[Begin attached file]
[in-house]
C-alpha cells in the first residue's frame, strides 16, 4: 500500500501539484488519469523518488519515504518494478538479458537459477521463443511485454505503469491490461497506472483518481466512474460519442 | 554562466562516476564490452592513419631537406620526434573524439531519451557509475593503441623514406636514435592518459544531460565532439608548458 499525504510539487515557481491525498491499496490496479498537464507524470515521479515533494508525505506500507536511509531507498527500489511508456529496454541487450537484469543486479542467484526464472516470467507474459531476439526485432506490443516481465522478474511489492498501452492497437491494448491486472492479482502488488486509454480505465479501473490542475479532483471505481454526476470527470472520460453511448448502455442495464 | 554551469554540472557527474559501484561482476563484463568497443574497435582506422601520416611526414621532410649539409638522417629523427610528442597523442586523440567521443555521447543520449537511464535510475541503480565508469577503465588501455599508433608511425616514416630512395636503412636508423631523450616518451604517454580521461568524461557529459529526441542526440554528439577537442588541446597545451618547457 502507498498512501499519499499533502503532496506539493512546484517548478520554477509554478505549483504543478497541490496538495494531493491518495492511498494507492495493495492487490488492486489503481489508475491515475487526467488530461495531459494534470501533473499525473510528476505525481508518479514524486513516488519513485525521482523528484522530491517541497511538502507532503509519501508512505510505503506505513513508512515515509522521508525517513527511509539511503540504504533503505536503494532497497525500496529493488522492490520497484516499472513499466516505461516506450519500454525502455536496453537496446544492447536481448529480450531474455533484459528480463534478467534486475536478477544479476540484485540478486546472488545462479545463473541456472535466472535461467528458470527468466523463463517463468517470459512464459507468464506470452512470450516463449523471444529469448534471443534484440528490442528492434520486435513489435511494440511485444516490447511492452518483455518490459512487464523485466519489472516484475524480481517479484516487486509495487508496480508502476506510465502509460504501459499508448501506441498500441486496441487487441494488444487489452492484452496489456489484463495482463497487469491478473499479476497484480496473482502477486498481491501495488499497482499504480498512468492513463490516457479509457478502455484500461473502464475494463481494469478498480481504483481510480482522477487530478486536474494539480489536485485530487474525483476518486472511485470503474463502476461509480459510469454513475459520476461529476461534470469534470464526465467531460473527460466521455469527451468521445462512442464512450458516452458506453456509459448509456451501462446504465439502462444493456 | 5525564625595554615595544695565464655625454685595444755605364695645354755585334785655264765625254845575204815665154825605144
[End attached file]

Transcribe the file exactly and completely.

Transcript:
[in-house]
C-alpha cells in the first residue's frame, strides 16, 4: 500500500501539484488519469523518488519515504518494478538479458537459477521463443511485454505503469491490461497506472483518481466512474460519442 | 554562466562516476564490452592513419631537406620526434573524439531519451557509475593503441623514406636514435592518459544531460565532439608548458 499525504510539487515557481491525498491499496490496479498537464507524470515521479515533494508525505506500507536511509531507498527500489511508456529496454541487450537484469543486479542467484526464472516470467507474459531476439526485432506490443516481465522478474511489492498501452492497437491494448491486472492479482502488488486509454480505465479501473490542475479532483471505481454526476470527470472520460453511448448502455442495464 | 554551469554540472557527474559501484561482476563484463568497443574497435582506422601520416611526414621532410649539409638522417629523427610528442597523442586523440567521443555521447543520449537511464535510475541503480565508469577503465588501455599508433608511425616514416630512395636503412636508423631523450616518451604517454580521461568524461557529459529526441542526440554528439577537442588541446597545451618547457 502507498498512501499519499499533502503532496506539493512546484517548478520554477509554478505549483504543478497541490496538495494531493491518495492511498494507492495493495492487490488492486489503481489508475491515475487526467488530461495531459494534470501533473499525473510528476505525481508518479514524486513516488519513485525521482523528484522530491517541497511538502507532503509519501508512505510505503506505513513508512515515509522521508525517513527511509539511503540504504533503505536503494532497497525500496529493488522492490520497484516499472513499466516505461516506450519500454525502455536496453537496446544492447536481448529480450531474455533484459528480463534478467534486475536478477544479476540484485540478486546472488545462479545463473541456472535466472535461467528458470527468466523463463517463468517470459512464459507468464506470452512470450516463449523471444529469448534471443534484440528490442528492434520486435513489435511494440511485444516490447511492452518483455518490459512487464523485466519489472516484475524480481517479484516487486509495487508496480508502476506510465502509460504501459499508448501506441498500441486496441487487441494488444487489452492484452496489456489484463495482463497487469491478473499479476497484480496473482502477486498481491501495488499497482499504480498512468492513463490516457479509457478502455484500461473502464475494463481494469478498480481504483481510480482522477487530478486536474494539480489536485485530487474525483476518486472511485470503474463502476461509480459510469454513475459520476461529476461534470469534470464526465467531460473527460466521455469527451468521445462512442464512450458516452458506453456509459448509456451501462446504465439502462444493456 | 5525564625595554615595544695565464655625454685595444755605364695645354755585334785655264765625254845575204815665154825605144